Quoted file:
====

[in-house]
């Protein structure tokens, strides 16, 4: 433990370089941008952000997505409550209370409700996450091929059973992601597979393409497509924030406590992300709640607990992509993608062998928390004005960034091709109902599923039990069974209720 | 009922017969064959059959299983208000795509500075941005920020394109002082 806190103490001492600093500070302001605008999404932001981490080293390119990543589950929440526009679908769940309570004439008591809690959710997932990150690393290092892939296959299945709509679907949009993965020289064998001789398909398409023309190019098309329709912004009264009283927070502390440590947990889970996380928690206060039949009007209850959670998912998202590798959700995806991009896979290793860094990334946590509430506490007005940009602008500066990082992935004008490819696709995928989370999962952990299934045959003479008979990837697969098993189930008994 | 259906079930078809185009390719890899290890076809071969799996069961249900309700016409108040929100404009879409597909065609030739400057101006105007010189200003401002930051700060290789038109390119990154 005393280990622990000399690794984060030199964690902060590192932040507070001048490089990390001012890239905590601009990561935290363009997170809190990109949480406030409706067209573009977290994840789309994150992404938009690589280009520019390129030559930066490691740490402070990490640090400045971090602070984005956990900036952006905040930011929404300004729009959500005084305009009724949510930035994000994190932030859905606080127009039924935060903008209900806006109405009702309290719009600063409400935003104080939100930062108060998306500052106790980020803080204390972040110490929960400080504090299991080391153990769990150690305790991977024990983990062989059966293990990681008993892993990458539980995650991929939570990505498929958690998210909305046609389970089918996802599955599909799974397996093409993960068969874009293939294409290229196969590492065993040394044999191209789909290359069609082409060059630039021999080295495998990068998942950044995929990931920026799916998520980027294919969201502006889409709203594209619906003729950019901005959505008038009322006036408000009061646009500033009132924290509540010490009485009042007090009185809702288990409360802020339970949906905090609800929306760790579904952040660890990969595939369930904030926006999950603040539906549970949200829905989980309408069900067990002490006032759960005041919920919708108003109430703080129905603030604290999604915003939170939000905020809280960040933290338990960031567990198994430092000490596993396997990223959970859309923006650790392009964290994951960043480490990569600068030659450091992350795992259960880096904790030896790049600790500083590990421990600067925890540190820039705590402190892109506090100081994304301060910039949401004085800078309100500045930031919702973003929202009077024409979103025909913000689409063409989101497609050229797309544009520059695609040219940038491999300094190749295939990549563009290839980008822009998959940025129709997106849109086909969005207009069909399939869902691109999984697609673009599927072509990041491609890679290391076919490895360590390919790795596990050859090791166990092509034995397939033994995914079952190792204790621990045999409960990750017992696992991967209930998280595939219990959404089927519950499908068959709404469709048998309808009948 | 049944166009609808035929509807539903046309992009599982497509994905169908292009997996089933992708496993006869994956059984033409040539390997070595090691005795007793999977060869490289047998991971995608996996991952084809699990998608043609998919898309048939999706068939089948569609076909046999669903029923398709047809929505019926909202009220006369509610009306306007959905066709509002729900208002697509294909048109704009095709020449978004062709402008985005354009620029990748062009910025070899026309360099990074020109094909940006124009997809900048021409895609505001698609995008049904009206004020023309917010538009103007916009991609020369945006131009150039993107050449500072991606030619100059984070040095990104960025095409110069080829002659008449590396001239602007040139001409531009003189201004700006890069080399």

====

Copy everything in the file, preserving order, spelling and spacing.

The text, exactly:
[in-house]
């Protein structure tokens, strides 16, 4: 433990370089941008952000997505409550209370409700996450091929059973992601597979393409497509924030406590992300709640607990992509993608062998928390004005960034091709109902599923039990069974209720 | 009922017969064959059959299983208000795509500075941005920020394109002082 806190103490001492600093500070302001605008999404932001981490080293390119990543589950929440526009679908769940309570004439008591809690959710997932990150690393290092892939296959299945709509679907949009993965020289064998001789398909398409023309190019098309329709912004009264009283927070502390440590947990889970996380928690206060039949009007209850959670998912998202590798959700995806991009896979290793860094990334946590509430506490007005940009602008500066990082992935004008490819696709995928989370999962952990299934045959003479008979990837697969098993189930008994 | 259906079930078809185009390719890899290890076809071969799996069961249900309700016409108040929100404009879409597909065609030739400057101006105007010189200003401002930051700060290789038109390119990154 005393280990622990000399690794984060030199964690902060590192932040507070001048490089990390001012890239905590601009990561935290363009997170809190990109949480406030409706067209573009977290994840789309994150992404938009690589280009520019390129030559930066490691740490402070990490640090400045971090602070984005956990900036952006905040930011929404300004729009959500005084305009009724949510930035994000994190932030859905606080127009039924935060903008209900806006109405009702309290719009600063409400935003104080939100930062108060998306500052106790980020803080204390972040110490929960400080504090299991080391153990769990150690305790991977024990983990062989059966293990990681008993892993990458539980995650991929939570990505498929958690998210909305046609389970089918996802599955599909799974397996093409993960068969874009293939294409290229196969590492065993040394044999191209789909290359069609082409060059630039021999080295495998990068998942950044995929990931920026799916998520980027294919969201502006889409709203594209619906003729950019901005959505008038009322006036408000009061646009500033009132924290509540010490009485009042007090009185809702288990409360802020339970949906905090609800929306760790579904952040660890990969595939369930904030926006999950603040539906549970949200829905989980309408069900067990002490006032759960005041919920919708108003109430703080129905603030604290999604915003939170939000905020809280960040933290338990960031567990198994430092000490596993396997990223959970859309923006650790392009964290994951960043480490990569600068030659450091992350795992259960880096904790030896790049600790500083590990421990600067925890540190820039705590402190892109506090100081994304301060910039949401004085800078309100500045930031919702973003929202009077024409979103025909913000689409063409989101497609050229797309544009520059695609040219940038491999300094190749295939990549563009290839980008822009998959940025129709997106849109086909969005207009069909399939869902691109999984697609673009599927072509990041491609890679290391076919490895360590390919790795596990050859090791166990092509034995397939033994995914079952190792204790621990045999409960990750017992696992991967209930998280595939219990959404089927519950499908068959709404469709048998309808009948 | 049944166009609808035929509807539903046309992009599982497509994905169908292009997996089933992708496993006869994956059984033409040539390997070595090691005795007793999977060869490289047998991971995608996996991952084809699990998608043609998919898309048939999706068939089948569609076909046999669903029923398709047809929505019926909202009220006369509610009306306007959905066709509002729900208002697509294909048109704009095709020449978004062709402008985005354009620029990748062009910025070899026309360099990074020109094909940006124009997809900048021409895609505001698609995008049904009206004020023309917010538009103007916009991609020369945006131009150039993107050449500072991606030619100059984070040095990104960025095409110069080829002659008449590396001239602007040139001409531009003189201004700006890069080399």